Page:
It is also a further object of the present invention to provide a safety net apparatus for in-ground swimming pools using infrared technology that can be used when a protective tent cover for the swimming pool is operative.
Yet another object of the present invention is to provide a rescue net apparatus usable in large in-ground swimming pools that can lift a safety net rapidly and effectively to the surface in the event that anyone crosses a perimeter line on the patio area outside the perimeter of the pool itself.
A still further object of the present invention is to provide a rescue net apparatus for any shape in-ground swimming pool and one that is protected from wear and tear caused by water.
FIG. 1 is a perspective view of the swimming pool automatic rescue apparatus of the present invention in inactive condition.
FIG. 2 depicts a perspective view of the swimming pool automatic rescue apparatus of FIG. 1 in active condition.
FIG. 3 is a top view depicting the signalling system of the apparatus of the present invention.
FIG. 4 depicts a vertical cross-sectional view of the cylinder and infra red detection pole of the present invention taken along line 4--4 of FIG. 3.
FIG. 5 depicts the protective cover of the present invention.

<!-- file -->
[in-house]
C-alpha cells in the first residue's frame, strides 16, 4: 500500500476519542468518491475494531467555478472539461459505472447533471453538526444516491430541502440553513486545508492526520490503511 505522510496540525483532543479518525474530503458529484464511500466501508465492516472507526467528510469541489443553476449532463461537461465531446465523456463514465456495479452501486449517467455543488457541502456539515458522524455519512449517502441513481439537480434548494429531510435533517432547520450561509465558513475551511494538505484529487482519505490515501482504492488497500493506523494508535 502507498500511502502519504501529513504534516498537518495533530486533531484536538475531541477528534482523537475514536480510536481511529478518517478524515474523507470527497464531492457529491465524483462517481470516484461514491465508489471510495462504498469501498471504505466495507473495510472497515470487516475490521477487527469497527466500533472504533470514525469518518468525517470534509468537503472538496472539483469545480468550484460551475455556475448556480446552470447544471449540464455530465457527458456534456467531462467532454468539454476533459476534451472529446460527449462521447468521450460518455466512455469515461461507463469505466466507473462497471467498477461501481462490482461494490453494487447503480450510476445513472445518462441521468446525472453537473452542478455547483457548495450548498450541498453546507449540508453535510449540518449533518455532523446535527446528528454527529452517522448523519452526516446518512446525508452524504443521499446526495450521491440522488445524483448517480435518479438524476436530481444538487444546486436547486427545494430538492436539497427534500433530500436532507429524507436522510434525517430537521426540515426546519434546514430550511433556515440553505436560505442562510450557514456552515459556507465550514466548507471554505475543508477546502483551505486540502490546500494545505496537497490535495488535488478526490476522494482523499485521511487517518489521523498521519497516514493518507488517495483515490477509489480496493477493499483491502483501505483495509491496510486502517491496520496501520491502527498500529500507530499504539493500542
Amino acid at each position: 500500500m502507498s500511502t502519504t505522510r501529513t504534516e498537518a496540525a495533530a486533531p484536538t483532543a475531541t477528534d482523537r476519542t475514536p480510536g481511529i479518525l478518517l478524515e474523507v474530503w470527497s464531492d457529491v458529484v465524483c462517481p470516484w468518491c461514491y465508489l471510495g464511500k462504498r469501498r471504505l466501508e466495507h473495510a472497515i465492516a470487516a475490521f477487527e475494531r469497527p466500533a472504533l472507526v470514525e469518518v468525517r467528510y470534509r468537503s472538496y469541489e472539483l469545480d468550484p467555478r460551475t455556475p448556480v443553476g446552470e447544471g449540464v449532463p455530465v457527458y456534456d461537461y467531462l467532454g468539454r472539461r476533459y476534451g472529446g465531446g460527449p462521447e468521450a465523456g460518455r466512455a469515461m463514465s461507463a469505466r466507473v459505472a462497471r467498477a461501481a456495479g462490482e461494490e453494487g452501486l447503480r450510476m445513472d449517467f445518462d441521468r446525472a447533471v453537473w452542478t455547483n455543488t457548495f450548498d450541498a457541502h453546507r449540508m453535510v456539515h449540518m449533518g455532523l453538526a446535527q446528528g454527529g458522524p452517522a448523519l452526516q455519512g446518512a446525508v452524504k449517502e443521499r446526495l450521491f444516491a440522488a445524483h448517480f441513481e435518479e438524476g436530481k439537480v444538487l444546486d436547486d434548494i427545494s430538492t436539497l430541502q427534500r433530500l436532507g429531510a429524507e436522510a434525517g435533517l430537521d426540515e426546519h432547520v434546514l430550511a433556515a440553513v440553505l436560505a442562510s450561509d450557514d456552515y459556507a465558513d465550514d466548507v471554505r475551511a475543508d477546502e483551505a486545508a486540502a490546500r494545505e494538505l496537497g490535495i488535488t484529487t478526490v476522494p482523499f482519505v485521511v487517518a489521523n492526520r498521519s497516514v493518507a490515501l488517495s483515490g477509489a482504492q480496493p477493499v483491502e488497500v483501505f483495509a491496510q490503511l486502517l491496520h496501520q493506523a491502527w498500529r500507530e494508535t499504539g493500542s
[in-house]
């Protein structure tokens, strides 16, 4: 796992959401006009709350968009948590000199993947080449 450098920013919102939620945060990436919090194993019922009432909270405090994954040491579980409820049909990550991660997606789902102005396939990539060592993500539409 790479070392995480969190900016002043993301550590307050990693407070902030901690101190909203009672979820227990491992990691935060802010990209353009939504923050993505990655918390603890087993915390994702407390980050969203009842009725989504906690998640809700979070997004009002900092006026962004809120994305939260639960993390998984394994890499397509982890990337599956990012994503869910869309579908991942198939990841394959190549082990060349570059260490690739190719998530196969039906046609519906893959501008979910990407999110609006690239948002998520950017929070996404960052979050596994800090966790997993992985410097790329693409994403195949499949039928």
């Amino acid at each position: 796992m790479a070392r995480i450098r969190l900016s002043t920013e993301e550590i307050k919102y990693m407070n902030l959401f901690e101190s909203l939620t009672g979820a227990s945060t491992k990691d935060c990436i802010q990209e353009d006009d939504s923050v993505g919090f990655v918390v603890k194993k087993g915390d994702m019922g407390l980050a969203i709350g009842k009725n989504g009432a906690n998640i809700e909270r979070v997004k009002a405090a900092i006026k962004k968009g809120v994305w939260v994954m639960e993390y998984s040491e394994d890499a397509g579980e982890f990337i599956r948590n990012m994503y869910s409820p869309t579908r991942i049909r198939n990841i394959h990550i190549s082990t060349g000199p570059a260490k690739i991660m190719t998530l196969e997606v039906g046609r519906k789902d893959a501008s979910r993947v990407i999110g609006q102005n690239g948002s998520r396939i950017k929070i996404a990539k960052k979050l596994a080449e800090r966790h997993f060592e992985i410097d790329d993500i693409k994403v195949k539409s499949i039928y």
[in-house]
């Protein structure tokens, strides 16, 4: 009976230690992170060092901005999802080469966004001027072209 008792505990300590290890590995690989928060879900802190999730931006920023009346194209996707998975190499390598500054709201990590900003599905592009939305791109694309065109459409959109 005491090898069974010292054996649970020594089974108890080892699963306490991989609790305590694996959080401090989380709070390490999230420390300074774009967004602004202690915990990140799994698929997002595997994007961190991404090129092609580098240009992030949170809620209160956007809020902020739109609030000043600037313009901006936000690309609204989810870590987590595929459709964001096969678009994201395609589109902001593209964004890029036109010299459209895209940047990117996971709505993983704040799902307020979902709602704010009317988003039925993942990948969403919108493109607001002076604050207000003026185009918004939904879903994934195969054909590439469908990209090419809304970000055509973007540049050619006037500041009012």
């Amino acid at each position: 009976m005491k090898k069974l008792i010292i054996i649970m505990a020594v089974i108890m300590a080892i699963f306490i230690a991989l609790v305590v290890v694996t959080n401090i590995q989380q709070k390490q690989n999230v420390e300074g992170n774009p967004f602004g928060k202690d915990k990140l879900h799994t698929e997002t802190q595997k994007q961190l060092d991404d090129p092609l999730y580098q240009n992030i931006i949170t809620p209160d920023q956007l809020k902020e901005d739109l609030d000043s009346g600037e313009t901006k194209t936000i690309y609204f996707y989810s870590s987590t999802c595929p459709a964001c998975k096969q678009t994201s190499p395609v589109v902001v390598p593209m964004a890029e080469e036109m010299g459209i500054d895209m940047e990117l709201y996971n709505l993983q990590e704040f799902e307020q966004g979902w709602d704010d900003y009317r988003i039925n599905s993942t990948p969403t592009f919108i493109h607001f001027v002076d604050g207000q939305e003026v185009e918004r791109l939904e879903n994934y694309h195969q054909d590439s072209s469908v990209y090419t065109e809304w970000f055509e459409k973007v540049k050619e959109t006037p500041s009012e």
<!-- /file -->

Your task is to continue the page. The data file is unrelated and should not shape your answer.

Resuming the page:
A typical embodiment of the swimming pool safety and alarm apparatus of the present invention is illustrated in FIGS. 1-5. FIG. 1 illustrates the swimming pool safety net apparatus of the present invention at the bottom of an in-ground swimming pool in a mode set for when the swimming pool is unoccupied and the device of the present invention has not been activated. The apparatus in general is designated by the numeral 10. The apparatus 10 of the present invention is depicted as functioning in an in-ground swimming pool having a surrounding patio surface, and includes safety net 20, the hollow cylinders 30 (or hollow cylindrical tubes) located and standing vertically at each corner of the pool and extending upward from the bottom surface of the pool, the plastic track 40 holding the wire 73 for the signalling system and a hand held remote activator 50 which can be used to activate the infra red signalling system and cause the net 20 to rise a sufficient margin above the water surface in the event of an emergency. It should be noted that remote 50 shown in FIG. 2 would generally not be used in the condition depicted in FIG. 2 since at described below the detection poles 84 are in place indicating that swimmers are not in the pool. It is contemplated by the present invention, however, that remote 50 could be used as a back-up activation system even when the poles 84 are in place.